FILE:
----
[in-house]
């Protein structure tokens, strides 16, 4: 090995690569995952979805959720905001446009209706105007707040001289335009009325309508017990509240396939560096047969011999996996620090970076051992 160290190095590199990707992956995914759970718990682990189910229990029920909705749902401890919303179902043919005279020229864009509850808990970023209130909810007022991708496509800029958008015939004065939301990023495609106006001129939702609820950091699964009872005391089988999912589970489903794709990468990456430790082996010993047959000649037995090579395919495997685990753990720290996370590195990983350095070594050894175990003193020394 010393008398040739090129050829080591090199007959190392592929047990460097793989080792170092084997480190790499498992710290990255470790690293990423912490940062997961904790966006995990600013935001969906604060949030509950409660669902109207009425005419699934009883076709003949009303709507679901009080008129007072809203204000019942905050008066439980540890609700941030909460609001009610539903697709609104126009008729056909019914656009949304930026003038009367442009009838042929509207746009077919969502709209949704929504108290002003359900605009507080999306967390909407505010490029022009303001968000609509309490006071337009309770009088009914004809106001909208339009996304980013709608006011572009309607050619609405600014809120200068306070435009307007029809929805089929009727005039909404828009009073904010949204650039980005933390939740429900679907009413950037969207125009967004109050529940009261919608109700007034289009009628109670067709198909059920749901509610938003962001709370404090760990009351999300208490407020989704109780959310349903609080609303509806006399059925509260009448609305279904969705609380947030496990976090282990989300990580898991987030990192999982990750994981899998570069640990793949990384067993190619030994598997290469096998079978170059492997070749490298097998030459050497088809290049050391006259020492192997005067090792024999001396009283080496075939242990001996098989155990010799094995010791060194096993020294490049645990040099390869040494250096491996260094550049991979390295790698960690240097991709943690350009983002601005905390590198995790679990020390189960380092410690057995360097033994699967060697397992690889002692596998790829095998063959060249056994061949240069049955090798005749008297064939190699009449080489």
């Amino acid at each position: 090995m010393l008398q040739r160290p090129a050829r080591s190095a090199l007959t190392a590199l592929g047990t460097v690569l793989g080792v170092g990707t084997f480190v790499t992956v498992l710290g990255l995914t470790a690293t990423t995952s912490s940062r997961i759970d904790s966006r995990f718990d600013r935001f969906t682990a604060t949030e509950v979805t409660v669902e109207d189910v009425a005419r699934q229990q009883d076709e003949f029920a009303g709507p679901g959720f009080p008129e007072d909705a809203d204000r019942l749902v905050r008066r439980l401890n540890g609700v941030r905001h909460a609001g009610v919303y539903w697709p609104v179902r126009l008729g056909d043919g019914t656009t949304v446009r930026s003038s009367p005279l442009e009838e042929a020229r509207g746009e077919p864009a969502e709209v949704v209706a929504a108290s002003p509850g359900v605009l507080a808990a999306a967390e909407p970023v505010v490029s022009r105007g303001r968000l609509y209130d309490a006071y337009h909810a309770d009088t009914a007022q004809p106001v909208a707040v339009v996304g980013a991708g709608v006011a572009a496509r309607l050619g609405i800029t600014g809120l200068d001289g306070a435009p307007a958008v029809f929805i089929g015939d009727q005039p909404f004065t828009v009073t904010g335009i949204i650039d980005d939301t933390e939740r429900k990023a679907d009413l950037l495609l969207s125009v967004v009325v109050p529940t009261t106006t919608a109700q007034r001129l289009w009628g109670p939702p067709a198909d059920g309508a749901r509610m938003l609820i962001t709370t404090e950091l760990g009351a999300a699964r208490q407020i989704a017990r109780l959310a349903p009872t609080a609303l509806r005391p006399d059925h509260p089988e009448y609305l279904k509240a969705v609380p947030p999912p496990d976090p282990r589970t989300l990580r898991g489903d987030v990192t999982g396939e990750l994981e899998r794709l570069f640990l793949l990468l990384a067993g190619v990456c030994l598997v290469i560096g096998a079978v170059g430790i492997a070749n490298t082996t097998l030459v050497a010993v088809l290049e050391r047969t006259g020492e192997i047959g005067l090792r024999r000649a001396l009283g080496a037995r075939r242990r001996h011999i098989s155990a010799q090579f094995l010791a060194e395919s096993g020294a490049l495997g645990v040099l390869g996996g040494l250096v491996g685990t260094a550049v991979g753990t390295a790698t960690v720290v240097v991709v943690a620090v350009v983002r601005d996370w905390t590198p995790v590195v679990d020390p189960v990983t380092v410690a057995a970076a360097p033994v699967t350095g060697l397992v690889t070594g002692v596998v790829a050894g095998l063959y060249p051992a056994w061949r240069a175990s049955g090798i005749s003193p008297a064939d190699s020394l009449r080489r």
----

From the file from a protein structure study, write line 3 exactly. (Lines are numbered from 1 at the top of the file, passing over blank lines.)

């Amino acid at each position: 090995m010393l008398q040739r160290p090129a050829r080591s190095a090199l007959t190392a590199l592929g047990t460097v690569l793989g080792v170092g990707t084997f480190v790499t992956v498992l710290g990255l995914t470790a690293t990423t995952s912490s940062r997961i759970d904790s966006r995990f718990d600013r935001f969906t682990a604060t949030e509950v979805t409660v669902e109207d189910v009425a005419r699934q229990q009883d076709e003949f029920a009303g709507p679901g959720f009080p008129e007072d909705a809203d204000r019942l749902v905050r008066r439980l401890n540890g609700v941030r905001h909460a609001g009610v919303y539903w697709p609104v179902r126009l008729g056909d043919g019914t656009t949304v446009r930026s003038s009367p005279l442009e009838e042929a020229r509207g746009e077919p864009a969502e709209v949704v209706a929504a108290s002003p509850g359900v605009l507080a808990a999306a967390e909407p970023v505010v490029s022009r105007g303001r968000l609509y209130d309490a006071y337009h909810a309770d009088t009914a007022q004809p106001v909208a707040v339009v996304g980013a991708g709608v006011a572009a496509r309607l050619g609405i800029t600014g809120l200068d001289g306070a435009p307007a958008v029809f929805i089929g015939d009727q005039p909404f004065t828009v009073t904010g335009i949204i650039d980005d939301t933390e939740r429900k990023a679907d009413l950037l495609l969207s125009v967004v009325v109050p529940t009261t106006t919608a109700q007034r001129l289009w009628g109670p939702p067709a198909d059920g309508a749901r509610m938003l609820i962001t709370t404090e950091l760990g009351a999300a699964r208490q407020i989704a017990r109780l959310a349903p009872t609080a609303l509806r005391p006399d059925h509260p089988e009448y609305l279904k509240a969705v609380p947030p999912p496990d976090p282990r589970t989300l990580r898991g489903d987030v990192t999982g396939e990750l994981e899998r794709l570069f640990l793949l990468l990384a067993g190619v990456c030994l598997v290469i560096g096998a079978v170059g430790i492997a070749n490298t082996t097998l030459v050497a010993v088809l290049e050391r047969t006259g020492e192997i047959g005067l090792r024999r000649a001396l009283g080496a037995r075939r242990r001996h011999i098989s155990a010799q090579f094995l010791a060194e395919s096993g020294a490049l495997g645990v040099l390869g996996g040494l250096v491996g685990t260094a550049v991979g753990t390295a790698t960690v720290v240097v991709v943690a620090v350009v983002r601005d996370w905390t590198p995790v590195v679990d020390p189960v990983t380092v410690a057995a970076a360097p033994v699967t350095g060697l397992v690889t070594g002692v596998v790829a050894g095998l063959y060249p051992a056994w061949r240069a175990s049955g090798i005749s003193p008297a064939d190699s020394l009449r080489r």